No. Bonds can't really go negative, at least in any significant amount. The most a bond price can go is the value of the loan.  If I sell a $100 Bond at zero percent, the highest it can go is $100. In some instances, if there is a mad rush out of one investiment and into short term gov't debt its possible for interest rates to go slightly negative. This is when someone holding a bond that they bought sells it to someone at a negative return. But only a fool would continue to buy short term debt at negative rates.

Since Bernanke is the Fed Chief, he will not let any meaniful amount of deflation to take hold, by simply buying up illiquid assets (aka MBS, Gov't Bonds, Corp bonds, etc) to create liquidity,  stalling deflation. This causes stagflation, as the liquidity is used to speculate into tangable assets such as Precious metals, Farm land, AgraCulture commodites, Oil, etc. Liquidity created by the Fed never end up in Joe Six pack hands, which prevents any wage increases, but forces J6P to pay for more to fuel up his car, put food on the table, and  higher taxes (state, local, etc), as state/local gov'ts pass on their higher costs to taxpayers. Monertizing simply sucks the life out of J6P will enriching speculators.


Straw Dog's picture

A well reasoned argument.

Are we at the mercy of Bernanke's printer, each new iteration of QE is weaker, plus it's hard to believe the Bernank will risk a big enough QE to make difference since QEs have not produced the desired effect. Add to that the increased FED scrutiny by congress.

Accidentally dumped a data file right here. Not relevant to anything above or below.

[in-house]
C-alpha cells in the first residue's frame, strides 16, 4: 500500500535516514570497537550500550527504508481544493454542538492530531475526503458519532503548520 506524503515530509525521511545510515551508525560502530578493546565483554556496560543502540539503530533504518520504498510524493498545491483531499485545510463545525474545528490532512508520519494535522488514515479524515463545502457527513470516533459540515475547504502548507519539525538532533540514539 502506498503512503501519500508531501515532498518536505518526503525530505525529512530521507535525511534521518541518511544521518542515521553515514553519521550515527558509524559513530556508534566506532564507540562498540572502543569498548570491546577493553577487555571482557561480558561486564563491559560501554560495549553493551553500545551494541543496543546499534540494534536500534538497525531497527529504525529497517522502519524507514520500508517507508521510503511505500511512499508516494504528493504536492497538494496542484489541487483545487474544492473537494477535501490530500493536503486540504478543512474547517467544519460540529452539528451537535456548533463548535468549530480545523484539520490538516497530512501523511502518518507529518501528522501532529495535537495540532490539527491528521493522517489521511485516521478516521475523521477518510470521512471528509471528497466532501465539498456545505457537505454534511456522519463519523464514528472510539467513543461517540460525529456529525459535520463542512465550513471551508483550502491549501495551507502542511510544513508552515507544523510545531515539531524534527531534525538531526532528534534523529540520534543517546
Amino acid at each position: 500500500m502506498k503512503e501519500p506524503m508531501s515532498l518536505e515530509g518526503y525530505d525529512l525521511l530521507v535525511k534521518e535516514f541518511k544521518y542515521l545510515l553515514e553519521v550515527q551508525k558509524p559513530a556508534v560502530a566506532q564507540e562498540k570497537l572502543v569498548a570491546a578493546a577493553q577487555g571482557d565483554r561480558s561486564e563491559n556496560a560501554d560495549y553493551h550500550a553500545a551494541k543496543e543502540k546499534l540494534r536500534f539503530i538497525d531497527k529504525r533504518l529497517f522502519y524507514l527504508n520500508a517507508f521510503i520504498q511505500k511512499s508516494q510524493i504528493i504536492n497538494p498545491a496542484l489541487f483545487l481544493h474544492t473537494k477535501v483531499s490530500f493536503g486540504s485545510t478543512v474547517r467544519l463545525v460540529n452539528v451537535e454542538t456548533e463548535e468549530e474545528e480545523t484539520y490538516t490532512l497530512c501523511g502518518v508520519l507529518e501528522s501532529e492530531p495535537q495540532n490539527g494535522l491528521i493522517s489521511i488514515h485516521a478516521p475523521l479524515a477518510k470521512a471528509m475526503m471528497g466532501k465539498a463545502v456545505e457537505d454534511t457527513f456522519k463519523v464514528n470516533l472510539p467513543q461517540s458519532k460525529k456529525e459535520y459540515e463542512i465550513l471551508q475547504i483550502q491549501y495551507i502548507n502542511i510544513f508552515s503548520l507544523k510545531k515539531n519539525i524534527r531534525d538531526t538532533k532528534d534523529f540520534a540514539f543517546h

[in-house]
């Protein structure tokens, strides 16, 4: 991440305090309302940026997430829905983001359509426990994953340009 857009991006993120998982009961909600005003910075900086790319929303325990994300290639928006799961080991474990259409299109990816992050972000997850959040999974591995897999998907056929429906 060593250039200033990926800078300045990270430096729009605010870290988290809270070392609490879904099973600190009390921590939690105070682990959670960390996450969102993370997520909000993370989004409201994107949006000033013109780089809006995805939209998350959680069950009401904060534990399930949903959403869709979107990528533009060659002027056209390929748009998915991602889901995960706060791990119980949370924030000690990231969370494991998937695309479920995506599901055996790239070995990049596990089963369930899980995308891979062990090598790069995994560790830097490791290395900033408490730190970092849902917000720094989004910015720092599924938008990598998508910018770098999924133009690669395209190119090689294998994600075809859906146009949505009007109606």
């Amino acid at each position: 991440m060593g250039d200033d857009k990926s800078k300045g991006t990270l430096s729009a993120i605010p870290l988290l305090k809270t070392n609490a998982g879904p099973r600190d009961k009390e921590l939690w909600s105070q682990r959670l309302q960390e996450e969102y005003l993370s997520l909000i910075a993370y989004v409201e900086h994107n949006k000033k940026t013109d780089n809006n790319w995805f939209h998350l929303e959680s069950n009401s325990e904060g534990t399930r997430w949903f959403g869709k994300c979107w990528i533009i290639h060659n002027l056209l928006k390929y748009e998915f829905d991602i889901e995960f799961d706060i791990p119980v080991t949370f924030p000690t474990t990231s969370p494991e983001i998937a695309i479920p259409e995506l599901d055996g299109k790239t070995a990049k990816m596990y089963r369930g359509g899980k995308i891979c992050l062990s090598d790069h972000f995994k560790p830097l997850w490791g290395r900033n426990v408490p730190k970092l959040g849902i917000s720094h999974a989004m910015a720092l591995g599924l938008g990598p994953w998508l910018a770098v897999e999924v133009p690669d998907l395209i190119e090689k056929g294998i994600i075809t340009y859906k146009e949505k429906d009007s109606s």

apberusdisvet's picture

Methinks that the municpal bond sector is about to go poof; most especially in those areas with multi-million dollar pensions for public sector union retirees and a high school graduation rate of less than 50%.

AGuy's picture

MeThinks Municpals will raise taxes and cut staff, stalling any MuniBond implosion for the near term. Yes there will be a few that default, but its like to be just a few over the next year or two. Better to bleed taxpayers dry before defaulting.

Elected officials? Damned if the default or raise taxes. Raising taxes will keep corrupt politicians out of jail, because when a local gov't goes BK, there are investigations, which can lead to prosecution. Raising taxes on the other hand, might get them booted out of office, but it will keep them out of jail, and push the problem on to the next guy that takes office.


oddjob's picture

I guess somebody has to be bullish on paper promises.

Adbuster's picture

Recommendations on Closed End Build America Bond Funds? BAB? EBABX? Others?

What bond funds could Joe Average assemble to achive a 11% ROI? My VFIIX ain't doing it...


SwingForce's picture

You are totally dependant on The Benbernakes printer-finger, you know that right? 

SMG's picture

That's what makes how this is going to play out so hard to call.  And what gives insiders an advantage.

My call is they will make the peasants suffer a while and make THEM BEG for printing.  So a period (months?) of deflation followed by hyperinflation.

Just my opinion and I am really not that smart.